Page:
Field tests have now been largely abandoned in St. Louis, Missouri, over fears that police officers will be exposed to deadly fentanyl while handling testing samples. Previously, police officers would test for illicit drugs like cocaine, heroin, and other narcotics by placing the sample into a testing liquid at the scene of confiscation, which then changed colour according to the detected drug. These results were then used to jail suspects and file criminal charges.
Even in miniscule quantities, fentanyl can cause fatal results when absorbed through the skin or inhaled, and in order to avoid this fatal exposure, police are now sending suspected drugs to crime laboratories, which has resulted in an overburdening of the system and a delay in the proceedings of many criminal cases. In addition, for cases that go to trial, complete laboratory results can take months, which puts some suspects back on the streets for long periods.
Prosecutor Jacob Shellabarger in Audrain County, Missouri, is concerned that these delays cause more crime, as suspects are more likely to break the law while released without treatment in order to support their addictions.
According to James Shroba, the agent in charge of the Drug Enforcement Administration office in St. Louis, officers were finding fentanyl in all drugs they seized, including marijuana, cocaine, and methamphetamine. “We instituted the precautions for self-preservation, frankly,” he said.
Even though no police deaths have been attributed to fentanyl in the USA, in the last year and a half, the DEA and state police in Oregon, Arizona, Michigan, Missouri, and several big-city departments including New York and Houston have banned field testing. Indiana state police announced in February of 2017 that law enforcement agencies should avoid field testing “unless the circumstances make it absolutely necessary.”
Paige Clarkson, who is in charge of drug prosecutions in Marion County, Oregon, believes rehabilitation is the key to resolving the opioid crisis, and thinks that the long term wait for lab results makes it more difficult to help defendants.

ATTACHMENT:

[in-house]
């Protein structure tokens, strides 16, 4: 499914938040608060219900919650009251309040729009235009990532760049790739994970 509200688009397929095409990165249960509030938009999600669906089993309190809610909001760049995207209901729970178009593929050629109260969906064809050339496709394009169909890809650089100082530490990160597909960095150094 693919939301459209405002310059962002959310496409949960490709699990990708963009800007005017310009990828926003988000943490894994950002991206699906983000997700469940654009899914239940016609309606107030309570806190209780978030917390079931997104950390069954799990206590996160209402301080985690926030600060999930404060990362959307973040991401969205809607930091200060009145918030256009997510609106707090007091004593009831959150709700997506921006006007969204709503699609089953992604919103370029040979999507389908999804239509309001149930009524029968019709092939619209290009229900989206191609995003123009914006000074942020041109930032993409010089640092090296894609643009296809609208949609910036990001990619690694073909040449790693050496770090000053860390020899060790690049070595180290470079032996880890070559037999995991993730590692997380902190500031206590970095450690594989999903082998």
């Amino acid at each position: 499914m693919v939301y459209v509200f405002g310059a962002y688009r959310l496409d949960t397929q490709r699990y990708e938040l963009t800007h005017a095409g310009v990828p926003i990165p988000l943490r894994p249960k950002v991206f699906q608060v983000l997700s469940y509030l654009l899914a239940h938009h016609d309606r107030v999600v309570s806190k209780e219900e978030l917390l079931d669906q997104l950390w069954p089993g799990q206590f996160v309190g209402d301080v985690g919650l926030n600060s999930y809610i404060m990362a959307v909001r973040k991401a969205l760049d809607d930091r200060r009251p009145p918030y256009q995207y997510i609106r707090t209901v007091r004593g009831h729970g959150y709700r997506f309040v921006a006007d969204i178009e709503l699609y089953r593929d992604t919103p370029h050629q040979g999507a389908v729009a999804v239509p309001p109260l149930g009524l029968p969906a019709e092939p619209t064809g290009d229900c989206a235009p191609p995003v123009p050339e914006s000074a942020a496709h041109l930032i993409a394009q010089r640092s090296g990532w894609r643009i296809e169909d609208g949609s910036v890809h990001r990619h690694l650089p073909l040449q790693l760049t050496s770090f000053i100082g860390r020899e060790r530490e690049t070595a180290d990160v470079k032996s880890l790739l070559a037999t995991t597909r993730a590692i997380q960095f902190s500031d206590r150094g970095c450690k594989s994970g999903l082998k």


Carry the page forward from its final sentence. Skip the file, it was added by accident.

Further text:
“If we don’t have a confirmatory test and cannot enter into a criminal-justice process, we lose our window to get those people into treatment,” Clarkson said.
As the opioid crisis worsens, police are confiscating more drugs. The Indiana state crime lab received 14,266 drug samples last year, which was 2,000 samples more than they received in 2016. Arizona state troopers stopped field testing in November 2016, and as a result, by August of 2017, their state crime laboratory was backlogged by 2,300 cases.
In response, a version of field testing has been moved to the state lab in Arizona as a preliminary testing method, which means that any suspicious material received by the lab will be subject to a preliminary colour test, just as in the field. If the test is positive but the suspect pleads not guilty, the sample will receive a full analysis. If the suspect pleads guilty, no further testing of that sample is required. This process has cut the backlog of samples in that state awaiting testing by two-thirds, with the hope that it will be eliminated by Spring of 2018.
“Our position is always officer safety is the number one priority,” Clarkson said.
The DEA has also had to adapt to the changes in field testing, and has agreed that state and local labs can perform “presumptive tests” in controlled environments when results are required immediately. In addition, U.S. Customs and Border Protection has recently begun using a hand-held device that allows officers to read contents of packaging and identify chemical compounds without having to come in contact with any dangerous substance. If the reading is inconclusive, data is sent from the device to Los Angeles, where more definitive results are provided within 24 hours.
While abandoning field testing may be inconvenient, for those involved in battling the opioid crisis, it is also seen as a necessity.